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Oak Tree

Activity Uniforms - Why Scout pants?

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In our troop, when we say "Class B" uniforms, we normally mean some type of Scouting t-shirt and whatever pants you want to wear.

 

Yes, I know that "Class B" isn't an official term, but that's what most of the BSA world calls the activity uniform, and that's not the point, anyway.

 

My question is this: do any of your troops normally mean "Scout pants" when you tell the Scouts to wear the activity uniform (or their "Class B" uniform)?

 

If so, why? (Beyond just the fact that that's what the BSA says.) And if not, why do you think National describes the activity uniform in this way? What do you think is being accomplished by having uniform pants? Does it really represent the spirit of equality? Does it identify a young man as a brother to every other Scout? Does it promote comradeship, loyalty, or public recognition?

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Yes, my son's troop means a scouting T shirt and scout pants when they say "Class B." Why? Not sure. Since it is a "uniform troop" to begin with, all the guys do own the pants. And with the newer styles, most of the guys also don't mind wearing the pants/shorts.

 

Yet I agree, the pants do not make the scout.

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The Scout pants reinforce the uniform look of a Scout shirt, necker, etc. For whatever reason, we like groups that are dressed the same or very similarly, witness the popularity of family photos in which everyone is wearing the same colors or complimentary colors.

 

For instance we were driving to summer camp and my van load spills out into a BK in their complete Scout uniform. Another troop comes in with their Scout shirts and shorts ranging from over sized basketball shorts, ripped up cargos, and really loud Bermudas, to Scout shorts. The boyslooked sloppy and clashed visually as they lined up to order. My boys looked Scoutier.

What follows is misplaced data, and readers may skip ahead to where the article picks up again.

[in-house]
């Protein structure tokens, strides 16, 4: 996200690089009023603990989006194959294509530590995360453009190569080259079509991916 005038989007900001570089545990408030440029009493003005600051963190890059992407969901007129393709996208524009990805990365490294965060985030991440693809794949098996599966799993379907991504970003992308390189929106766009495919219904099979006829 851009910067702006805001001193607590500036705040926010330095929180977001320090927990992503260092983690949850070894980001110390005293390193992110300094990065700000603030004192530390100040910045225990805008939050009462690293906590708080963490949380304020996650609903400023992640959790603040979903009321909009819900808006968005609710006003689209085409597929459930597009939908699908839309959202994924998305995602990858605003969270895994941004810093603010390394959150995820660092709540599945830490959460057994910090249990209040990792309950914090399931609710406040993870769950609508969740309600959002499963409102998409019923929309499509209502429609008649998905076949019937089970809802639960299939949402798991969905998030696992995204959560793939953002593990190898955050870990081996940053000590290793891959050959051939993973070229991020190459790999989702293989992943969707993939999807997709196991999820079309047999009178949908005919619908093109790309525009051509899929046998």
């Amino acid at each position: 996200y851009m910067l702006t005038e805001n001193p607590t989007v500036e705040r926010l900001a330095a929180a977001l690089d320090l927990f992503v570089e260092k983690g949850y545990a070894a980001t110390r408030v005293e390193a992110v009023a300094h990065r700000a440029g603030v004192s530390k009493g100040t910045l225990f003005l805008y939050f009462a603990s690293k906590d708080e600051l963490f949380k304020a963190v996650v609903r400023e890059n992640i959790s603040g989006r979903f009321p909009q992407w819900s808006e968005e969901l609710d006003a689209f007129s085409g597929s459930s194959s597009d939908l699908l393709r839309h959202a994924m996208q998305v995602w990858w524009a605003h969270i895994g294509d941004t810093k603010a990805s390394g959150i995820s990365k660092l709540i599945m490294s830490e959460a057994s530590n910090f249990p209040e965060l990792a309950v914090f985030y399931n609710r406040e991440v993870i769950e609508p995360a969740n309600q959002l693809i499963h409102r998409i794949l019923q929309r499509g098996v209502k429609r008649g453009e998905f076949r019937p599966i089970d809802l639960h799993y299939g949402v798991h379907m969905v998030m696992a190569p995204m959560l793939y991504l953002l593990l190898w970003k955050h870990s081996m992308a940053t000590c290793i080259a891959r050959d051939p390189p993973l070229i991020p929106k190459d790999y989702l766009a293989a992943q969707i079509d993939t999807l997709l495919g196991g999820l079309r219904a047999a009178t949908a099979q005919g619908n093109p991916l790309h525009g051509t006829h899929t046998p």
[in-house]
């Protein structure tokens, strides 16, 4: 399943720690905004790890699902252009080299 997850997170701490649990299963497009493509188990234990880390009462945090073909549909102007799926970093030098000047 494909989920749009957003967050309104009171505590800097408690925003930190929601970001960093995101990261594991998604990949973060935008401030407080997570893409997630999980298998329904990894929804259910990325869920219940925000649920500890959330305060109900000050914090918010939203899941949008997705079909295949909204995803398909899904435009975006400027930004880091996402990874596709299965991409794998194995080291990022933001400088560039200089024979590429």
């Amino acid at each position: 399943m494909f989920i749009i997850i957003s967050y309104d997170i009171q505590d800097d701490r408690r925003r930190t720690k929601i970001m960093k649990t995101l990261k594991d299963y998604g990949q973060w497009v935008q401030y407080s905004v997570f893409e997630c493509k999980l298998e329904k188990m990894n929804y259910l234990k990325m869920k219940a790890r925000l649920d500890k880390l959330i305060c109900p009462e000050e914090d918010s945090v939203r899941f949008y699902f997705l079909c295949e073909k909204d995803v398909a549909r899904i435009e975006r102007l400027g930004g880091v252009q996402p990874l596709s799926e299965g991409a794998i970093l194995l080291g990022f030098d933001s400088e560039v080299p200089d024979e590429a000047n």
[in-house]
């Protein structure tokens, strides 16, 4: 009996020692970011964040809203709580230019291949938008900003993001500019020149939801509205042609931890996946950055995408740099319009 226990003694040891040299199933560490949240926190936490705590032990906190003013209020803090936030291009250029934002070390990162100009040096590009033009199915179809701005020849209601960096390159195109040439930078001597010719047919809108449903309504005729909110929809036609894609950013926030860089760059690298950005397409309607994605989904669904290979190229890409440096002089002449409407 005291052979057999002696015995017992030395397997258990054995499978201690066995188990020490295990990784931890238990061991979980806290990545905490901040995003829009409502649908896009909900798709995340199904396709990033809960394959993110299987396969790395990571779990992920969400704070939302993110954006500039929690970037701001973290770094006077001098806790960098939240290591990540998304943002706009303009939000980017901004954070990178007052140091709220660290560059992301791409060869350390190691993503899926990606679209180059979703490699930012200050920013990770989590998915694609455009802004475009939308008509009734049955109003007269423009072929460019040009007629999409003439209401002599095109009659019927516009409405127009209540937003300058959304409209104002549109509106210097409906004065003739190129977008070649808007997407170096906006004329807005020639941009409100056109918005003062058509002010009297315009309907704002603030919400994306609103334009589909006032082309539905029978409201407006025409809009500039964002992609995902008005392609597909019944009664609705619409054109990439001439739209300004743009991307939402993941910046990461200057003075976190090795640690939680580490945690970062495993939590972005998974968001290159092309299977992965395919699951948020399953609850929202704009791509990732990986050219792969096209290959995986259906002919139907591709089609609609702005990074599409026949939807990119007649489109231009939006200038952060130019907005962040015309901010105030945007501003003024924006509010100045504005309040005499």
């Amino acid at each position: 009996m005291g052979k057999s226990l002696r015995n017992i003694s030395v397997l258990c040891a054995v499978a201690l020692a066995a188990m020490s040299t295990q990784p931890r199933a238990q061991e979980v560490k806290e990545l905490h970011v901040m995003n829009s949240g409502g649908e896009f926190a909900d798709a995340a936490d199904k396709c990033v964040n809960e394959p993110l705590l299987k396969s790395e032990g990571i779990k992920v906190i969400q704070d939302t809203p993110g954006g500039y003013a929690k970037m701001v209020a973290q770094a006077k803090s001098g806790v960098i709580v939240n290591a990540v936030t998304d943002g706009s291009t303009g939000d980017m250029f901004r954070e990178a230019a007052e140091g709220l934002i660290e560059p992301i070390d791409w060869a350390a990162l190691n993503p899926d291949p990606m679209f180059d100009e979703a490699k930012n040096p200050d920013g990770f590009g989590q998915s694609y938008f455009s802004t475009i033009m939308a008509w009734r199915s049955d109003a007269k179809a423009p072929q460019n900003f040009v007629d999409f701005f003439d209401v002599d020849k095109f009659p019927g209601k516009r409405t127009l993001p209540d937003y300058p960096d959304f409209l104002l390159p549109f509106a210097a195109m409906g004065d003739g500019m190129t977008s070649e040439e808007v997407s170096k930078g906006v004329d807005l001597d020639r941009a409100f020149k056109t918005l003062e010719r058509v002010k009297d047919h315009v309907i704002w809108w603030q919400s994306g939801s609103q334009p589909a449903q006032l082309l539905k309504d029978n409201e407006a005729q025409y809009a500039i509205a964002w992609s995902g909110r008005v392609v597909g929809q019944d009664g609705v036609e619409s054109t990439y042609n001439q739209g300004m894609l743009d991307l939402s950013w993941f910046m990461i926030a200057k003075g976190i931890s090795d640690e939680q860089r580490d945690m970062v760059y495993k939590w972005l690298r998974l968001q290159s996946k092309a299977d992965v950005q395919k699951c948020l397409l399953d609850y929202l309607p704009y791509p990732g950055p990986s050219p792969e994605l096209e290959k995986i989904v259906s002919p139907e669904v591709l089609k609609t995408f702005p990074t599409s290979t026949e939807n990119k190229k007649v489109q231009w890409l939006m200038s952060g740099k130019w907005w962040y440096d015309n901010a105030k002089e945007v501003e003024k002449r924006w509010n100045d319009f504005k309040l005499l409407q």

Do the pants do anything significant for anyone? Probably not. But they complete the visual picture.

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Nike - thanks for the answer, but just to re-emphasize my question - I'm not asking whether or not the Scouts should wear Scout pants when they wear the Scout shirt - that question has been discussed repeatedly and at length on previous threads. I'm asking about the activity uniform, when they are *not* wearing Scout uniform shirts. What would you give as the reason for wearing Scout uniform pants when you are not wearing Scout uniform shirts?

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Oak,

My old troop had Class B as scout t-shirt, belt, shorts/pants, socks, and hat, and it was worn basically May to Oct. Only time the Class A's came out was travellign to and from trips, COHs, and Sumemrcamp.

 

What you described would be Class C, and would be seen after arrival on camping trips and during the days at summercamp.

 

Thinking about it, all of the troops I ever been affiliated with had the same descriptions for uniforms.

 

And now Class A, B, etc ARE acceptable terms and used my National. Look at this website

 

http://scoutstuff.org/BSASupply/ItemDetail.aspx?cat=01RTL&ctgy=PRODUCTS&c2=UNIFORMS&C3=TROUSERS&C4=&LV=3&item=689SHORTS&prodid=689SHORTS^8^01RTL&

and this sentence

 

Our Centennial Supplex Uniform Short is designed to offer a Land to Water option that is functional and convenient. Stuck at the Aquatics Center before needing to report to the Mess Hall in full Class A? This new short is the answer!

 

 

Also I wouldn't use the term Activity Uniform as that term historically meant the Polo Shirt and khaki shorts that national came out with inthe 1990s.

 

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It's rare that we wear Scout pants with our Class B t-shirts. We usually wear Class B during the summer, so the boys are likely to be in shorts, not pants. A few have the new switch back pants, but most just have green cargo shorts. We also can wear the Class B t-shirt during a service project when most will be in jeans.

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In our troop it's:

class A: scout shirt, scout pants or shorts, neckerchief and scout socks. We wear this for meetings from Labor Day through Memorial Day, BOR's and travel.